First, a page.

Student loans generally come with set repayment schedules, usually 10 or 20 years. But if you want to get out of debt faster than that, you’ll have to find ways to make more than the set monthly payment. Of course, some borrowers struggle to make even the minimum monthly payment — in that case, the most important thing is getting an affordable payment and accelerating the repayment timeline if it makes sense. But if you think you can commit to aggressively paying down your education debt, here are some ways to do it.
Get to Know Your Student Loan
Before you start making an ambitious plan to be debt-free, make sure you understand what you’re working with. Do you have federal student loans or private student loans? Fixed or variable interest rate? What’s your current repayment plan? And how much do you have to pay each month to stay current on the loan? Once you’ve gathered all the basic information about your loans, you can start making a plan to repay them more quickly. (You can get all the details about your federal student loans on the National Student Loan Data System or through your lender, if you have a private student loan.)
Find Ways to Budget for a Higher Student Loan Payment
Current students can cut down on their debt by making payments before they enter repayment — at the very least, paying the interest while your loans are deferred (meaning you’re not required to make payments while you’re enrolled at least half-time) can help you save a lot. Any interest your loan has accrued while you’re in school will be added to your principal balance upon entering repayment. That’s called capitalized interest. (If you’re not familiar with that concept, make it a goal of yours to learn. April is Financial Literacy Month, and the sooner you understand basic financial concepts, the better prepared you’ll be succeed in managing your money after college.)
While finishing school may feel like a good reason to upgrade your lifestyle, it’s smart to keep your standard of living where it was when you were a student (or even lower it). It’s easy to spend away your entire paycheck, and it certainly isn’t going to help you get out of debt. Minimize the cost of your regular bills by living with roommates and consider cutting out extras like cable or a gym membership (or at least research inexpensive alternatives). Whether it’s an extra $10 or $100, trimming your budget and putting that extra money toward your student loan debt can help you pay it off faster. By not changing your repayment plan, you have the flexibility to go back to making the regular monthly payment, if money gets tight.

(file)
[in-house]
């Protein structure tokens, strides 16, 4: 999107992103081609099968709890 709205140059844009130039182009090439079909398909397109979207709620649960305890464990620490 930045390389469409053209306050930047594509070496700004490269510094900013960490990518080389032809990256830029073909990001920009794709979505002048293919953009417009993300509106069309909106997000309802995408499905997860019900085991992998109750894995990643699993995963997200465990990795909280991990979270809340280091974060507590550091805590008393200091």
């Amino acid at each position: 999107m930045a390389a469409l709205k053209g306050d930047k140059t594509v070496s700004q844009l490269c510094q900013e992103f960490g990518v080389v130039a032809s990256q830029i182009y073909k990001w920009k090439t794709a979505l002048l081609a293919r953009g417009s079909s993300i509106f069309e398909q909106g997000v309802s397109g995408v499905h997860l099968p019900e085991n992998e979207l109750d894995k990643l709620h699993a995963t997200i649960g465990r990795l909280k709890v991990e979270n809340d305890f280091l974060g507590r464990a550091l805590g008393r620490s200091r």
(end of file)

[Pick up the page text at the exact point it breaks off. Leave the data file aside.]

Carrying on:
If you make prepayments (another term for paying more than the minimum installment payment), make sure they’re applied properly. Give your loan servicer clear instructions that they’re to apply the extra payment to the principal and that you’re paying extra, not merely making future payments early. If they don’t apply the payment correctly, you may not be getting the benefits you think you are by making a larger monthly payment.
Get a Side Gig
If there’s no wiggle room in your budget based on your current paycheck, think about finding supplemental income. You could drive for a ride-hailing service, use your crafting hobby to sell goods online, tutor in your favorite subject — there are dozens of options, so it’s up to you to decide what you have time for and what you’d enjoy adding to your workload. The extra cash can help you tackle your student loans.
Refinance Your Student Loans
You may be able to get a lower interest rate on your student loans by refinancing them through a private lender. However, if you have federal student loans, you’d be giving up a lot of repayment flexibility and the possibility of qualifying for loan forgiveness if you refinance them with a private loan. You’ll also need good credit to qualify for a low rate. If, after you’ve done research and shopped around, you decide you want to refinance, you could save money and get out of debt faster by opting for a shorter repayment term or a lower interest rate than what you currently have.
Look for Loan Repayment Assistance
Some federal loan borrowers can qualify for loan forgiveness because of their work, like teacher loan forgiveness or public service student loan forgiveness. Ask your financial aid office or student loan servicer for guidance on what loan forgiveness programs you might qualify for. And when you’re on the job hunt, think about negotiating for student loan repayment as part of your benefits — a lot of companies are offering that these days.
By being smart about your student loans and understanding that you have a couple options to pay them off quicker, you may be able to shave off some stress in your college life. Just remember to take full advantage of the previous strategies and work hard towards your career path to make it all worth it!
Christine DiGangi is Deputy Managing Editor – Engagement for Credit.com, covering a variety of personal finance topics. Her writing has been featured on USA Today, MSN, Yahoo! Finance and The New York Times International Weekly, among other outlets.